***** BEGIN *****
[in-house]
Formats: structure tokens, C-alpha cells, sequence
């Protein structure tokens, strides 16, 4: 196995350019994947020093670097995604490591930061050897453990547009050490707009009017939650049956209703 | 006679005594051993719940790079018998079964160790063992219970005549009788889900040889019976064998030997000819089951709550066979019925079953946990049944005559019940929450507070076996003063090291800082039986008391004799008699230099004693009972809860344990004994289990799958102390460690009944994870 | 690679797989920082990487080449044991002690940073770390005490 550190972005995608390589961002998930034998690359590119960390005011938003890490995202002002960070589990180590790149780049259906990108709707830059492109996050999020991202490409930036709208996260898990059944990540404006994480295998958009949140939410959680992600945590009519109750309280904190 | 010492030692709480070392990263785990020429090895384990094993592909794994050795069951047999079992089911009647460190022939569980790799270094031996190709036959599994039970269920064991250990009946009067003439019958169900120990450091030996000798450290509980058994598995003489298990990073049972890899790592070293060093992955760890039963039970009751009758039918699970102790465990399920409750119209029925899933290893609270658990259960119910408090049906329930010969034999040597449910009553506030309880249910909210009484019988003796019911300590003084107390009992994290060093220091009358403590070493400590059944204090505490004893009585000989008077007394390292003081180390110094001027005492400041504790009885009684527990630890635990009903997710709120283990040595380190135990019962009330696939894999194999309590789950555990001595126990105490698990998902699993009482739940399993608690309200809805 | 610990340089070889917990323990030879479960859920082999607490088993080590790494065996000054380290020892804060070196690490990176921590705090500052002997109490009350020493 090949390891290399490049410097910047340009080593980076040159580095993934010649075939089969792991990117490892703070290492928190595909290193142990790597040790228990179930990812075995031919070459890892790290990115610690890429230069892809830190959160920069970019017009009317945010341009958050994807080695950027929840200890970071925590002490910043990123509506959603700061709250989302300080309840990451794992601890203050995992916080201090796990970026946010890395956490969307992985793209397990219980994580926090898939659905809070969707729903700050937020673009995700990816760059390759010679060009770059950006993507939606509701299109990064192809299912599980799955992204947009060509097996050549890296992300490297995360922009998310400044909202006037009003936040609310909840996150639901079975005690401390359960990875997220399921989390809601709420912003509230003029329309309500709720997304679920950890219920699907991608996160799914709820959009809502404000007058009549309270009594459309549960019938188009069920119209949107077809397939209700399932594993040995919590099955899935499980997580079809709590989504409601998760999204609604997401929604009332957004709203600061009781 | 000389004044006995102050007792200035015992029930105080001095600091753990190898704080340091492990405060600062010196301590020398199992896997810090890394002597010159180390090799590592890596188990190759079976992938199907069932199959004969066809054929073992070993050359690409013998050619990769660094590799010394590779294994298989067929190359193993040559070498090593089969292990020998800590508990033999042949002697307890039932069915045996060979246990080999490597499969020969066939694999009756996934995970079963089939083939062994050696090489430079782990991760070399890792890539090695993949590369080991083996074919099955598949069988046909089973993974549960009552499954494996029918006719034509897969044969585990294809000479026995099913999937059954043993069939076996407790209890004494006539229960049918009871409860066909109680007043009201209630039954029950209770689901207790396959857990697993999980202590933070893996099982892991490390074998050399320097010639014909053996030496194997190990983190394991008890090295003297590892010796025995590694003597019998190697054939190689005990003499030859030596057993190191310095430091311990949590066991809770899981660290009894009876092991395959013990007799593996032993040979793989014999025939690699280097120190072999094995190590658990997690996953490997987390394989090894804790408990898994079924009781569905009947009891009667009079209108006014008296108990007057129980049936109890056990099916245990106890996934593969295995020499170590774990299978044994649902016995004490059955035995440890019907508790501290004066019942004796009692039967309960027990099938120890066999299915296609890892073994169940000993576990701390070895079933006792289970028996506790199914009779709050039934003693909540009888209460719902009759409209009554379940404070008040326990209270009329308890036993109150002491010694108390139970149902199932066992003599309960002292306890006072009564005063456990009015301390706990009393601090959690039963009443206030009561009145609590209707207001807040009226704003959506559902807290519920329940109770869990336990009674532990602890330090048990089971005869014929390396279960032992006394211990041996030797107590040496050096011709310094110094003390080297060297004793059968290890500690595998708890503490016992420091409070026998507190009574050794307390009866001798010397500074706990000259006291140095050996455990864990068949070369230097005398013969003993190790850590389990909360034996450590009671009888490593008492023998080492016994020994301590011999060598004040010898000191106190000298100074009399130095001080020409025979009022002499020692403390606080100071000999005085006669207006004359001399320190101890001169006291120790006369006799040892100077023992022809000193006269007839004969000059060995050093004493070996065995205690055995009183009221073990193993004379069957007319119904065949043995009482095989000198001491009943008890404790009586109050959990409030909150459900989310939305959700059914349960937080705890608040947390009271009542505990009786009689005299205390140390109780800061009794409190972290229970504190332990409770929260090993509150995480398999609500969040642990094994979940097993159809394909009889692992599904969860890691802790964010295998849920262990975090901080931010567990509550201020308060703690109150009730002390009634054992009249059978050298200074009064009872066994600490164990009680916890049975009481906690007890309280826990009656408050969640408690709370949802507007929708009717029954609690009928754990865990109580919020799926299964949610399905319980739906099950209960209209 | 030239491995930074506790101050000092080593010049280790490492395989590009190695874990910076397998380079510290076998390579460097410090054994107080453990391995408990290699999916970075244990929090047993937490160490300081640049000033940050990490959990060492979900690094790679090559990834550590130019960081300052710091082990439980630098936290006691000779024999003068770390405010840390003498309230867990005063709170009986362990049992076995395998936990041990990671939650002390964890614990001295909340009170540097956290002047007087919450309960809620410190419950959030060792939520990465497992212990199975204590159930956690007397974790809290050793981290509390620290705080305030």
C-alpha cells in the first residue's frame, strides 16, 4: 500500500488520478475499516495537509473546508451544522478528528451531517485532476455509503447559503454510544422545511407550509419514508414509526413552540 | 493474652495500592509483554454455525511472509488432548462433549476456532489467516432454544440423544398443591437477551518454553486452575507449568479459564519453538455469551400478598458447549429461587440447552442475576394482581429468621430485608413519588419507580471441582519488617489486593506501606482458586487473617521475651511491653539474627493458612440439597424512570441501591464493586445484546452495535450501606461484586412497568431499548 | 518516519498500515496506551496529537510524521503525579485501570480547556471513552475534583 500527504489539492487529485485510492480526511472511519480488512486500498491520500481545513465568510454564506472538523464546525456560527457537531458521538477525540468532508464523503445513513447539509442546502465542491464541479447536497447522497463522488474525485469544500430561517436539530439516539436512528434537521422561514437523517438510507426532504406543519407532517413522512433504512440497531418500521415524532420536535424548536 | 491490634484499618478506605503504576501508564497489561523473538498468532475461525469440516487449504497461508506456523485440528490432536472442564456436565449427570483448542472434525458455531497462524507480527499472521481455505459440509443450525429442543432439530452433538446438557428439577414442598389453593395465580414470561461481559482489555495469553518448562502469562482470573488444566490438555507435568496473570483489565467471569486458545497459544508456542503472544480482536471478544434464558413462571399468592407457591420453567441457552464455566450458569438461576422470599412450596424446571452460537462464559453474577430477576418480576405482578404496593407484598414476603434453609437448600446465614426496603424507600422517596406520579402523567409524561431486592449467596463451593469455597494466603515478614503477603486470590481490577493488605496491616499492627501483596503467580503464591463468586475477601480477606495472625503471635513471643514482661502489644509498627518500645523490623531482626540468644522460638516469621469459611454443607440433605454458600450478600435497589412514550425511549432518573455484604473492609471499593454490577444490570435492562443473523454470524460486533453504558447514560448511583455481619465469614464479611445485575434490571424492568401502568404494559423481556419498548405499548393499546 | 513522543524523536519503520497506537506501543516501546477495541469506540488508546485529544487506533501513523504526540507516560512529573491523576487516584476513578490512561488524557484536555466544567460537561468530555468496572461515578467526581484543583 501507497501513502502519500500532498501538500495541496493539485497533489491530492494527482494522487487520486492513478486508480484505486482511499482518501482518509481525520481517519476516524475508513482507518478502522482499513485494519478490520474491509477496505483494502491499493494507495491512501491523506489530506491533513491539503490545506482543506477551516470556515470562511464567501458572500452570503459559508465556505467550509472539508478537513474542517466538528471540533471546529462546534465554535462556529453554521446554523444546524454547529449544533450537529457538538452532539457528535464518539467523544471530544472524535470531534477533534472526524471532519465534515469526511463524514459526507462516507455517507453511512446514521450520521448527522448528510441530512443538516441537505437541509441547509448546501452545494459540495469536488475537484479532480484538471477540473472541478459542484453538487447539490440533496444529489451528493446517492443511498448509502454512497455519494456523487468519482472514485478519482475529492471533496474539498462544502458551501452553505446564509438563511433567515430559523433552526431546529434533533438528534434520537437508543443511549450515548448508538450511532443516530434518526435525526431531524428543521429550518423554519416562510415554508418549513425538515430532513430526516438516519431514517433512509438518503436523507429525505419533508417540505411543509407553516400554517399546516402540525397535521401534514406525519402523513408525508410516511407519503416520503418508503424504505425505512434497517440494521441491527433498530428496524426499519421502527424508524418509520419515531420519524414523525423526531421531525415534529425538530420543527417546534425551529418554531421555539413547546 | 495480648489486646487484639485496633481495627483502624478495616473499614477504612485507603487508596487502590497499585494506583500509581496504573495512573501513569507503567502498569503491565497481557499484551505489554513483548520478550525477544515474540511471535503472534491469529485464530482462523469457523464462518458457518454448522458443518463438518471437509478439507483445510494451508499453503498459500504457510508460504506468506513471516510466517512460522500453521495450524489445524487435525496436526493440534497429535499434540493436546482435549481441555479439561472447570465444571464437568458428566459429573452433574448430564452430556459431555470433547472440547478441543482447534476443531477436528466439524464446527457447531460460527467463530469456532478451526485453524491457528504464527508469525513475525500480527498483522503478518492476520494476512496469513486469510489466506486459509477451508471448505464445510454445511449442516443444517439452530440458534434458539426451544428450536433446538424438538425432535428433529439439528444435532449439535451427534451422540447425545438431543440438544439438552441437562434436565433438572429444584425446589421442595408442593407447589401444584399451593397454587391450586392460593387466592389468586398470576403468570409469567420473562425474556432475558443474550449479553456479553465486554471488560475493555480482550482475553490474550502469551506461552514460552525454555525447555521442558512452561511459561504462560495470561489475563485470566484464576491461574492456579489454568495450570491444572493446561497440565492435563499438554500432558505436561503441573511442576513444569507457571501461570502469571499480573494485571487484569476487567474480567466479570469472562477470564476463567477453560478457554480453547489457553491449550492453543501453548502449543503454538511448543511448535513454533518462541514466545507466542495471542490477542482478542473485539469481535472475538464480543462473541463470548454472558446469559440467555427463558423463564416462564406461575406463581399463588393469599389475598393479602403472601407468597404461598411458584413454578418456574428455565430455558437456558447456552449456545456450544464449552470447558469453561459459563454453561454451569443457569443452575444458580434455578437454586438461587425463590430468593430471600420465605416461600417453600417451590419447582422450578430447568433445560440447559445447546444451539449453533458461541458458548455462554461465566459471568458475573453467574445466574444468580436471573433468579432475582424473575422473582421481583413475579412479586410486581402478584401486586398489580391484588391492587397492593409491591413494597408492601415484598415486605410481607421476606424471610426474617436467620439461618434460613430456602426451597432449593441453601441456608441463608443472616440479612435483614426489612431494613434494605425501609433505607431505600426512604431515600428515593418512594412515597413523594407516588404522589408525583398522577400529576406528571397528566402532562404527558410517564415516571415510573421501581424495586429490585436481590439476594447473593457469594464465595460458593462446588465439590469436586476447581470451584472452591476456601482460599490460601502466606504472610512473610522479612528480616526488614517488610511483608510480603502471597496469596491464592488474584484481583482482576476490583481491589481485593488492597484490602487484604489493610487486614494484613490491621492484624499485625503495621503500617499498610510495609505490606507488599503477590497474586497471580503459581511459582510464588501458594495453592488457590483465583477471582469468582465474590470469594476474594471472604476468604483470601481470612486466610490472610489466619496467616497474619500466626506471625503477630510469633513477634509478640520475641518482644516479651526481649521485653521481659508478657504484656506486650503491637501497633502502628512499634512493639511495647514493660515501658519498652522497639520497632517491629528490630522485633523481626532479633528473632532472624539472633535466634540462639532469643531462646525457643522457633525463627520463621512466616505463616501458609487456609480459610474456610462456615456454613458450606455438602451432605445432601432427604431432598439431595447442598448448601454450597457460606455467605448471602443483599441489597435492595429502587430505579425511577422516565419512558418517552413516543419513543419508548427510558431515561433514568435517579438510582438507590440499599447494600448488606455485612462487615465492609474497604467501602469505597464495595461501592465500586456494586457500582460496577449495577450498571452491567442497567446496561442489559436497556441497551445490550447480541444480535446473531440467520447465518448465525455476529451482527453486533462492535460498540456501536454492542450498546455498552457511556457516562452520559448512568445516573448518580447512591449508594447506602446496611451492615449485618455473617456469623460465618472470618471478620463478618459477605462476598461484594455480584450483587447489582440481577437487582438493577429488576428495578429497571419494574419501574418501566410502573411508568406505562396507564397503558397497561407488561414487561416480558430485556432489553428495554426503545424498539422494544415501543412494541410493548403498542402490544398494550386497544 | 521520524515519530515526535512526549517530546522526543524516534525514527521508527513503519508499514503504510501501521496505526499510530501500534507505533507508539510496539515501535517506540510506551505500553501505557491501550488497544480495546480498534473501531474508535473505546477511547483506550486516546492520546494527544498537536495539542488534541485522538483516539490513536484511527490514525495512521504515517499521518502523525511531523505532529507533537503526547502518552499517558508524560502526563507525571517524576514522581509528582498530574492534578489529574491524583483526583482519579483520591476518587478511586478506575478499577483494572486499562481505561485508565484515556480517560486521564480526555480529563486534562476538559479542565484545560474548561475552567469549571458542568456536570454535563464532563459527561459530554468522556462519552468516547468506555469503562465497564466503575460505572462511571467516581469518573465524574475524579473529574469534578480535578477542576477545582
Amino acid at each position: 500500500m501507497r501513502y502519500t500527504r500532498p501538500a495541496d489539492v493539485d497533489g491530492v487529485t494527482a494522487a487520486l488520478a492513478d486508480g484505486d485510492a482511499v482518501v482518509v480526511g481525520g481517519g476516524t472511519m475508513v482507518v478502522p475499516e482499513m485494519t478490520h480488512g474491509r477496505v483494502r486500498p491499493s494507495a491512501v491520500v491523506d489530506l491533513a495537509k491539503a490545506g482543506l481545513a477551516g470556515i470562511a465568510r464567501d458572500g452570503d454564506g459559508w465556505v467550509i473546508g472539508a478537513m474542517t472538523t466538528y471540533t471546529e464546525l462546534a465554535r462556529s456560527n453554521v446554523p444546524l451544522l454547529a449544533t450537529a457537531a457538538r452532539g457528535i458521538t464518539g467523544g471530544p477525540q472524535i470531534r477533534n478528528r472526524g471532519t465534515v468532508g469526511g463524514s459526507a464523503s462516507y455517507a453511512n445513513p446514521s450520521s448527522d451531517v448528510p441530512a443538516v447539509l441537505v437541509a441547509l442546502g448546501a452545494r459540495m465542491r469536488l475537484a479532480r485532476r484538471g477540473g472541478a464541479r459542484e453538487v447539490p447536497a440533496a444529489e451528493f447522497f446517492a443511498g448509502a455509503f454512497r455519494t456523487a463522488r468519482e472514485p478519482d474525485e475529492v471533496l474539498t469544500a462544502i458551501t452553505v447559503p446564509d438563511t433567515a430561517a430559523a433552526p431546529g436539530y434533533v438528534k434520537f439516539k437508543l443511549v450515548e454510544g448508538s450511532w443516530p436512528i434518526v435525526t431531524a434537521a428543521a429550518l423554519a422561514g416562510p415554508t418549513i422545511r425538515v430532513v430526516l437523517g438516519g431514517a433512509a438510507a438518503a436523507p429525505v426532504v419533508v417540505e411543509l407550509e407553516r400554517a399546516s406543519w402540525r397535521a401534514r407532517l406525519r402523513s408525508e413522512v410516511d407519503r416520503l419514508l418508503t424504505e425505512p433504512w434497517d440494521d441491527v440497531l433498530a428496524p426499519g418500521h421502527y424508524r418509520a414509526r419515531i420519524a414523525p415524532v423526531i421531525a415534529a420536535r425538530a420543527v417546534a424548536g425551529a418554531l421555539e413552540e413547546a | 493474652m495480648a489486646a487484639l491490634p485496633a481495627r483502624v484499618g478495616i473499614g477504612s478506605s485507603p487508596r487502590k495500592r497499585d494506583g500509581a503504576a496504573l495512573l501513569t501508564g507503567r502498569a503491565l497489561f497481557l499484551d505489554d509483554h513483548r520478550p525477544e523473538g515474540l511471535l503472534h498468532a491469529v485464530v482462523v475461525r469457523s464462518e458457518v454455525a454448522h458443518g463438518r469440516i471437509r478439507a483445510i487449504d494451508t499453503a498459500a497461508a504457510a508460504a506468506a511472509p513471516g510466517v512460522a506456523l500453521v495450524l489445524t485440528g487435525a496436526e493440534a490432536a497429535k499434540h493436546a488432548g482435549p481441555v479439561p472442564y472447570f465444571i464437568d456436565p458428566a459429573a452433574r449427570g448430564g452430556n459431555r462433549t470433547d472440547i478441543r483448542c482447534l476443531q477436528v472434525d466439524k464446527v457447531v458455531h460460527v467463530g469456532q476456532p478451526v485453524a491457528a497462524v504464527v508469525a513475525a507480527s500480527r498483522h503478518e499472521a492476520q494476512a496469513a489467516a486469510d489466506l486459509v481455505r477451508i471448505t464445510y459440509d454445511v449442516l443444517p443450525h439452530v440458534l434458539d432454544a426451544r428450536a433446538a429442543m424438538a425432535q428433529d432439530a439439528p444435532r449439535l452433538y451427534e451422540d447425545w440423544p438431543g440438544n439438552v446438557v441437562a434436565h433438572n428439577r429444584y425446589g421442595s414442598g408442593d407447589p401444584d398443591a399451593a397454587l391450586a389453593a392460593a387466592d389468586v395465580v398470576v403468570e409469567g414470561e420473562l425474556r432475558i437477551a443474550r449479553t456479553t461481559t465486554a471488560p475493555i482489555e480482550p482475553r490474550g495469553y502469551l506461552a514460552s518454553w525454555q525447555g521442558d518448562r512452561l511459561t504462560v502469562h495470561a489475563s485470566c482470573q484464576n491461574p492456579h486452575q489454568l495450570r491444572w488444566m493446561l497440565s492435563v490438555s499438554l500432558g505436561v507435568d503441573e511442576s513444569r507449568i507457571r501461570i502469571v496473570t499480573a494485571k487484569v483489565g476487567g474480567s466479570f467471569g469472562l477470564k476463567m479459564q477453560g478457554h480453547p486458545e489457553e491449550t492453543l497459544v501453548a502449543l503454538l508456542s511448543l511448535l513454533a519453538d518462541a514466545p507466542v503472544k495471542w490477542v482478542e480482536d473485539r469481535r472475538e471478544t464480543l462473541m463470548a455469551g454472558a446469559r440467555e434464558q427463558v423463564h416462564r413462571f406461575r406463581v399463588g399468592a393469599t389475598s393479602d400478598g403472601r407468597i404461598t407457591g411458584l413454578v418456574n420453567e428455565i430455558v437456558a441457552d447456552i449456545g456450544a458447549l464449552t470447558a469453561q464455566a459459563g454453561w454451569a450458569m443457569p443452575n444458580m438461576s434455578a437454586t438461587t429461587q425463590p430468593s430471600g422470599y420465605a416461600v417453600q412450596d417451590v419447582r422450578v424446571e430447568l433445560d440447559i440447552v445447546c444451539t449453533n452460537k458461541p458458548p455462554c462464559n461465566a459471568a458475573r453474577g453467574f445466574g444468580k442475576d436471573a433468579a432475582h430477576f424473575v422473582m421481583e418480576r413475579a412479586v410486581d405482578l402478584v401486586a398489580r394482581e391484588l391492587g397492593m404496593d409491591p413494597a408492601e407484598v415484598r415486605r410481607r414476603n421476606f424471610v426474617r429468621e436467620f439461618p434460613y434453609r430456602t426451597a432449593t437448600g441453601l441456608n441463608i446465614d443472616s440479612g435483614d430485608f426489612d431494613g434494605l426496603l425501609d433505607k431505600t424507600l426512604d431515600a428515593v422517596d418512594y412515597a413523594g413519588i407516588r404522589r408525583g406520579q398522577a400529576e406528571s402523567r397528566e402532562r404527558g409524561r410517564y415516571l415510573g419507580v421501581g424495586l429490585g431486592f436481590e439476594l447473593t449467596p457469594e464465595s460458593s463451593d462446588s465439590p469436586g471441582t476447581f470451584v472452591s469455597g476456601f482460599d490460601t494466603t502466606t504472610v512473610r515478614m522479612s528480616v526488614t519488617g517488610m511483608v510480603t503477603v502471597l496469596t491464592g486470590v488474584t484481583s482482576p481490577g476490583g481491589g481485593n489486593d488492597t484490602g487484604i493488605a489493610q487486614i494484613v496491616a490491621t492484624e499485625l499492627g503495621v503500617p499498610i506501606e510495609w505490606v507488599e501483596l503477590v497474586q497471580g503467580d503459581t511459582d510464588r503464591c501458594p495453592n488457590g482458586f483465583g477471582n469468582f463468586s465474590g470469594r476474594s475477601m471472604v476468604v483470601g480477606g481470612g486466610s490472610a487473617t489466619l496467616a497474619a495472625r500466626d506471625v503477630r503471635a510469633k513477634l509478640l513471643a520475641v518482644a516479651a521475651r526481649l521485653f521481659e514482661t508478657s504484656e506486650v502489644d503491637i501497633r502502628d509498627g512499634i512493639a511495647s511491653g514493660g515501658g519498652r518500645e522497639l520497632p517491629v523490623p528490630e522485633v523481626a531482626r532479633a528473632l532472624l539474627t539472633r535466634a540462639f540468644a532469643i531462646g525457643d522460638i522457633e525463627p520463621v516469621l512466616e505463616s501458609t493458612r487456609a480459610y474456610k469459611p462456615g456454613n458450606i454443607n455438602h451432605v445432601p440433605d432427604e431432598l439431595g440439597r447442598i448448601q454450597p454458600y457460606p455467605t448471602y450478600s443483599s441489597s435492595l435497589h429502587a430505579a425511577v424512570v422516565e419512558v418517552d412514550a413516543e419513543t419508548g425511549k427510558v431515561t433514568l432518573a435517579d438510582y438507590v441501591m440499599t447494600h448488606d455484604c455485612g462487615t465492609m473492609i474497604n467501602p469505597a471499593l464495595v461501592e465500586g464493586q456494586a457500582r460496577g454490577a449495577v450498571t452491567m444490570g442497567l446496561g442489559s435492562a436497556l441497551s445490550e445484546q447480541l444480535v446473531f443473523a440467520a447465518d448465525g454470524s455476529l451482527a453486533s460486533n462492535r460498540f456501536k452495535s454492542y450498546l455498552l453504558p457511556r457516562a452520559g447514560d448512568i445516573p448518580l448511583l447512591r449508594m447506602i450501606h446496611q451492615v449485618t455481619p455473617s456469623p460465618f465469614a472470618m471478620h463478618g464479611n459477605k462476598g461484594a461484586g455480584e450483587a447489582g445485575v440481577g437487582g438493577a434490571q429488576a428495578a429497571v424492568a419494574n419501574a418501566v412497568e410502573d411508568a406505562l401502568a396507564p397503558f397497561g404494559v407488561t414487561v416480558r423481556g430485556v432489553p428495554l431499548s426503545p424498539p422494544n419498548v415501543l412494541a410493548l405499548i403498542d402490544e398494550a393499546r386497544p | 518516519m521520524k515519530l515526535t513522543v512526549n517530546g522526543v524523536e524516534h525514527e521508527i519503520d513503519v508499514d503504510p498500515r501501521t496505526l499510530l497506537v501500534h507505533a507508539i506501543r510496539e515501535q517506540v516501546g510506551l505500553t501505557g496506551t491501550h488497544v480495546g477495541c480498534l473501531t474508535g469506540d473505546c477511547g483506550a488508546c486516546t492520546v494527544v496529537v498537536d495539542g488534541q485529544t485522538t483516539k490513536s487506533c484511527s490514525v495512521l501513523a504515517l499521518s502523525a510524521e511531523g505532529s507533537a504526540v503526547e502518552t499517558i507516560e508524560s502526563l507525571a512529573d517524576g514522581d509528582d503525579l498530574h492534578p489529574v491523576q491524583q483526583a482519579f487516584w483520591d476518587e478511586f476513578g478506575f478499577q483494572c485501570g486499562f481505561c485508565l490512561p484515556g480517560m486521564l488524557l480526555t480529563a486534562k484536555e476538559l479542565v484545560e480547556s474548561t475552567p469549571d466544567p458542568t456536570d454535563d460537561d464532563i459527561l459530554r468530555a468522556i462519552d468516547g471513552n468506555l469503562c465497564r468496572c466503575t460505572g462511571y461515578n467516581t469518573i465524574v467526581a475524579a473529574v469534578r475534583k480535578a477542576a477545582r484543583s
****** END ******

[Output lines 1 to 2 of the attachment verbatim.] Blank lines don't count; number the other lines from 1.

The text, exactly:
[in-house]
Formats: structure tokens, C-alpha cells, sequence